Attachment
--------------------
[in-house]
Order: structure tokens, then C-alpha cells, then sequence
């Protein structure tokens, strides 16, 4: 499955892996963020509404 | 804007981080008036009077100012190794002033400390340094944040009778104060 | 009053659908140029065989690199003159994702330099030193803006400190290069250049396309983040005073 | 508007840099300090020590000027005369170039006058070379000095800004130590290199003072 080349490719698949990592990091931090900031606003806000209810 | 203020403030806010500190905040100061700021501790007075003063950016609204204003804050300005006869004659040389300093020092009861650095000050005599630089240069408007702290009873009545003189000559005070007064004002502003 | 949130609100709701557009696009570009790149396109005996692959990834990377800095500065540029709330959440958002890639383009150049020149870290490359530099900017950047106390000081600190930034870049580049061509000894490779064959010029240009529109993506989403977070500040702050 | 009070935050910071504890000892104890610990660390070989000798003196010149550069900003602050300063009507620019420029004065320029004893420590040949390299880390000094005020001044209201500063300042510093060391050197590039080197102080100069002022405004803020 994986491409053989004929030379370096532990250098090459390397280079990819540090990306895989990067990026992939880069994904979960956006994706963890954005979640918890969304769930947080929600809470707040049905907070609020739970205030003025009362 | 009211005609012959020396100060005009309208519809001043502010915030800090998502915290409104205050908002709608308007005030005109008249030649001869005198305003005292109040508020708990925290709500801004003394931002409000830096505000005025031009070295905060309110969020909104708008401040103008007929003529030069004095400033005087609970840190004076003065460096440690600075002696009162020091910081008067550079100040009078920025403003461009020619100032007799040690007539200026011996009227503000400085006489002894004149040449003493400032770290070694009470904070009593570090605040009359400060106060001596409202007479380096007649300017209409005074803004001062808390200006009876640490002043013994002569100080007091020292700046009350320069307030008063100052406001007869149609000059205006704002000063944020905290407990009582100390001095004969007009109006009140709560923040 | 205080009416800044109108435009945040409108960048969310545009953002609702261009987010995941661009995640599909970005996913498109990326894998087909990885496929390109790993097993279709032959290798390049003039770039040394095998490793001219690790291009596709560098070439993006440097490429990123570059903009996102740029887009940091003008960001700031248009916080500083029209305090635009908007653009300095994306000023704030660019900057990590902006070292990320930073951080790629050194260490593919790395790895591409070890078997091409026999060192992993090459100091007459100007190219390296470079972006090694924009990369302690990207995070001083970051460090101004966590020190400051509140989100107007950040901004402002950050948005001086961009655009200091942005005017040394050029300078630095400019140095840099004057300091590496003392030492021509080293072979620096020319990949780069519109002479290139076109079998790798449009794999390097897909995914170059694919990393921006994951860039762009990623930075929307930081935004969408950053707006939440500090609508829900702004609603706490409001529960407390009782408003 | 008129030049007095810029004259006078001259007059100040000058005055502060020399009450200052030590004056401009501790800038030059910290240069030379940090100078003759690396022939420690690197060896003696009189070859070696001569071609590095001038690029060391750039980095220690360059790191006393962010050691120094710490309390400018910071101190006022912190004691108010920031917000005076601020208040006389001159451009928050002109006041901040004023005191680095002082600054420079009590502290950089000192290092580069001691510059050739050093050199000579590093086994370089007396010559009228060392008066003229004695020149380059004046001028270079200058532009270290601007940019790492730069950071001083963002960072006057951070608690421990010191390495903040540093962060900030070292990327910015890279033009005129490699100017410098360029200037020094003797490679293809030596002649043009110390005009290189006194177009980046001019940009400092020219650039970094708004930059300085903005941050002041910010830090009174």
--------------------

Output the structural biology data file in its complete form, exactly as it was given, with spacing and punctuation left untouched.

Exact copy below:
[in-house]
Order: structure tokens, then C-alpha cells, then sequence
């Protein structure tokens, strides 16, 4: 499955892996963020509404 | 804007981080008036009077100012190794002033400390340094944040009778104060 | 009053659908140029065989690199003159994702330099030193803006400190290069250049396309983040005073 | 508007840099300090020590000027005369170039006058070379000095800004130590290199003072 080349490719698949990592990091931090900031606003806000209810 | 203020403030806010500190905040100061700021501790007075003063950016609204204003804050300005006869004659040389300093020092009861650095000050005599630089240069408007702290009873009545003189000559005070007064004002502003 | 949130609100709701557009696009570009790149396109005996692959990834990377800095500065540029709330959440958002890639383009150049020149870290490359530099900017950047106390000081600190930034870049580049061509000894490779064959010029240009529109993506989403977070500040702050 | 009070935050910071504890000892104890610990660390070989000798003196010149550069900003602050300063009507620019420029004065320029004893420590040949390299880390000094005020001044209201500063300042510093060391050197590039080197102080100069002022405004803020 994986491409053989004929030379370096532990250098090459390397280079990819540090990306895989990067990026992939880069994904979960956006994706963890954005979640918890969304769930947080929600809470707040049905907070609020739970205030003025009362 | 009211005609012959020396100060005009309208519809001043502010915030800090998502915290409104205050908002709608308007005030005109008249030649001869005198305003005292109040508020708990925290709500801004003394931002409000830096505000005025031009070295905060309110969020909104708008401040103008007929003529030069004095400033005087609970840190004076003065460096440690600075002696009162020091910081008067550079100040009078920025403003461009020619100032007799040690007539200026011996009227503000400085006489002894004149040449003493400032770290070694009470904070009593570090605040009359400060106060001596409202007479380096007649300017209409005074803004001062808390200006009876640490002043013994002569100080007091020292700046009350320069307030008063100052406001007869149609000059205006704002000063944020905290407990009582100390001095004969007009109006009140709560923040 | 205080009416800044109108435009945040409108960048969310545009953002609702261009987010995941661009995640599909970005996913498109990326894998087909990885496929390109790993097993279709032959290798390049003039770039040394095998490793001219690790291009596709560098070439993006440097490429990123570059903009996102740029887009940091003008960001700031248009916080500083029209305090635009908007653009300095994306000023704030660019900057990590902006070292990320930073951080790629050194260490593919790395790895591409070890078997091409026999060192992993090459100091007459100007190219390296470079972006090694924009990369302690990207995070001083970051460090101004966590020190400051509140989100107007950040901004402002950050948005001086961009655009200091942005005017040394050029300078630095400019140095840099004057300091590496003392030492021509080293072979620096020319990949780069519109002479290139076109079998790798449009794999390097897909995914170059694919990393921006994951860039762009990623930075929307930081935004969408950053707006939440500090609508829900702004609603706490409001529960407390009782408003 | 008129030049007095810029004259006078001259007059100040000058005055502060020399009450200052030590004056401009501790800038030059910290240069030379940090100078003759690396022939420690690197060896003696009189070859070696001569071609590095001038690029060391750039980095220690360059790191006393962010050691120094710490309390400018910071101190006022912190004691108010920031917000005076601020208040006389001159451009928050002109006041901040004023005191680095002082600054420079009590502290950089000192290092580069001691510059050739050093050199000579590093086994370089007396010559009228060392008066003229004695020149380059004046001028270079200058532009270290601007940019790492730069950071001083963002960072006057951070608690421990010191390495903040540093962060900030070292990327910015890279033009005129490699100017410098360029200037020094003797490679293809030596002649043009110390005009290189006194177009980046001019940009400092020219650039970094708004930059300085903005941050002041910010830090009174």